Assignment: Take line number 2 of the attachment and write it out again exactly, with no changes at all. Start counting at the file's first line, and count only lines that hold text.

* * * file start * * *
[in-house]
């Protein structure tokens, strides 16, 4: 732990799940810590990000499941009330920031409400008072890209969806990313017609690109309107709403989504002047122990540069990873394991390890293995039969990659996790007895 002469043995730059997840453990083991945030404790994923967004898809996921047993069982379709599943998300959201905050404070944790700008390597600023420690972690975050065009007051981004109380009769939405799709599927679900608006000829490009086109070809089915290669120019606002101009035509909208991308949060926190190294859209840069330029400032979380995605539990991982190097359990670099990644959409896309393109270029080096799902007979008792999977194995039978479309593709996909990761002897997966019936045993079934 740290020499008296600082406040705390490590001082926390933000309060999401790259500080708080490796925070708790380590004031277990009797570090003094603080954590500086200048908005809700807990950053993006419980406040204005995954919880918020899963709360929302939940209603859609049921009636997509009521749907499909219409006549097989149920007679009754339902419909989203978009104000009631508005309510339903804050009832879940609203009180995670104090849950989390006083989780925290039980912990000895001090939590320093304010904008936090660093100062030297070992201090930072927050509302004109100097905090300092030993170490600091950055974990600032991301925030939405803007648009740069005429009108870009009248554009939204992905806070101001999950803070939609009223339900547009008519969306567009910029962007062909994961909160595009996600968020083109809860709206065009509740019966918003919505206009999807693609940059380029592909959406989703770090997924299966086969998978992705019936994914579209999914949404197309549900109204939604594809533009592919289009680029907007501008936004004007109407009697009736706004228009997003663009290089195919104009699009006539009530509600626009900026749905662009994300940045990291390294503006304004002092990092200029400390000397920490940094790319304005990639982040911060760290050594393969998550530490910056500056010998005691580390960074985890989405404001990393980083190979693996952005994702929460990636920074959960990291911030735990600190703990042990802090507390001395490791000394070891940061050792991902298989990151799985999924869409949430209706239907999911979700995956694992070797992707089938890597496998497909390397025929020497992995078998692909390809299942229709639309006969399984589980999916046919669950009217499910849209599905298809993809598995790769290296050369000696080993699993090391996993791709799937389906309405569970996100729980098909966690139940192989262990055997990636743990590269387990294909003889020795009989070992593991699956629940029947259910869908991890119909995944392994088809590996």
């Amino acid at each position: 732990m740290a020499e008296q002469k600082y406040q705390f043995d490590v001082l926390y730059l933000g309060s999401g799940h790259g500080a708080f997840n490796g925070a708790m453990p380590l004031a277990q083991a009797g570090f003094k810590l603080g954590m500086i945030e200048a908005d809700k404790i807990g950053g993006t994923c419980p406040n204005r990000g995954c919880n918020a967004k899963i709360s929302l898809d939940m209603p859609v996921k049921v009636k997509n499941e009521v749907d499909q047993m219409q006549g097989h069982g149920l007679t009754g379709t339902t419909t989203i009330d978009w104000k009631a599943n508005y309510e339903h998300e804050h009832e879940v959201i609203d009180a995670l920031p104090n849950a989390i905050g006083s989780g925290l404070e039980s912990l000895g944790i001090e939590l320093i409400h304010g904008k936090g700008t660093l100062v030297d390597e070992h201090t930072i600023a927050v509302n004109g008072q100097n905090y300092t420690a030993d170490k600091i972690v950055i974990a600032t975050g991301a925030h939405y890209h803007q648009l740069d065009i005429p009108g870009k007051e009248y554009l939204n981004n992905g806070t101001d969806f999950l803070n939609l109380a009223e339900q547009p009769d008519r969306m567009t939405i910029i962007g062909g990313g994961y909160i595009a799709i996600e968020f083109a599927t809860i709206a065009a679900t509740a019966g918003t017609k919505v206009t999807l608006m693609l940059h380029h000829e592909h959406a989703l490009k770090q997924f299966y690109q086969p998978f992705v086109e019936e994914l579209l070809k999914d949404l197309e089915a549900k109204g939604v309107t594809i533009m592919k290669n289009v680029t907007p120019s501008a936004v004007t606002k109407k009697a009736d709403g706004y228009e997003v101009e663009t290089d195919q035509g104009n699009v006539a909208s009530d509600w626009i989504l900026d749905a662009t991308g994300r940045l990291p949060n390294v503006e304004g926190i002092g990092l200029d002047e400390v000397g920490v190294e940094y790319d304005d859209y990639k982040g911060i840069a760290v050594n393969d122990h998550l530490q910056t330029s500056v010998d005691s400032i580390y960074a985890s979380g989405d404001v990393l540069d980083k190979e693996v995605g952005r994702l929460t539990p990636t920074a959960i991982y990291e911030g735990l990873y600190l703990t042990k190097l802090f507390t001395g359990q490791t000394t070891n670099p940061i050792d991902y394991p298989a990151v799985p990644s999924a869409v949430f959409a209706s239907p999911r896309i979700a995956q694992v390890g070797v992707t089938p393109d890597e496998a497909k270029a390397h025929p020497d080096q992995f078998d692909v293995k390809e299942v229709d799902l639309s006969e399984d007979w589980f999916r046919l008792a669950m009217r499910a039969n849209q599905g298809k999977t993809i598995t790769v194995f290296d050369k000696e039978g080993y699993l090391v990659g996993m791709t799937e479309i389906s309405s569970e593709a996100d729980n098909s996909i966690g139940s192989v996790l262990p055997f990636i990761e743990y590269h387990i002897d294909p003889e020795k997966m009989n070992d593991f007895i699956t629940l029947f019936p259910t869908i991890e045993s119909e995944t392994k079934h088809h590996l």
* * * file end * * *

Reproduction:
């Protein structure tokens, strides 16, 4: 732990799940810590990000499941009330920031409400008072890209969806990313017609690109309107709403989504002047122990540069990873394991390890293995039969990659996790007895 002469043995730059997840453990083991945030404790994923967004898809996921047993069982379709599943998300959201905050404070944790700008390597600023420690972690975050065009007051981004109380009769939405799709599927679900608006000829490009086109070809089915290669120019606002101009035509909208991308949060926190190294859209840069330029400032979380995605539990991982190097359990670099990644959409896309393109270029080096799902007979008792999977194995039978479309593709996909990761002897997966019936045993079934 740290020499008296600082406040705390490590001082926390933000309060999401790259500080708080490796925070708790380590004031277990009797570090003094603080954590500086200048908005809700807990950053993006419980406040204005995954919880918020899963709360929302939940209603859609049921009636997509009521749907499909219409006549097989149920007679009754339902419909989203978009104000009631508005309510339903804050009832879940609203009180995670104090849950989390006083989780925290039980912990000895001090939590320093304010904008936090660093100062030297070992201090930072927050509302004109100097905090300092030993170490600091950055974990600032991301925030939405803007648009740069005429009108870009009248554009939204992905806070101001999950803070939609009223339900547009008519969306567009910029962007062909994961909160595009996600968020083109809860709206065009509740019966918003919505206009999807693609940059380029592909959406989703770090997924299966086969998978992705019936994914579209999914949404197309549900109204939604594809533009592919289009680029907007501008936004004007109407009697009736706004228009997003663009290089195919104009699009006539009530509600626009900026749905662009994300940045990291390294503006304004002092990092200029400390000397920490940094790319304005990639982040911060760290050594393969998550530490910056500056010998005691580390960074985890989405404001990393980083190979693996952005994702929460990636920074959960990291911030735990600190703990042990802090507390001395490791000394070891940061050792991902298989990151799985999924869409949430209706239907999911979700995956694992070797992707089938890597496998497909390397025929020497992995078998692909390809299942229709639309006969399984589980999916046919669950009217499910849209599905298809993809598995790769290296050369000696080993699993090391996993791709799937389906309405569970996100729980098909966690139940192989262990055997990636743990590269387990294909003889020795009989070992593991699956629940029947259910869908991890119909995944392994088809590996």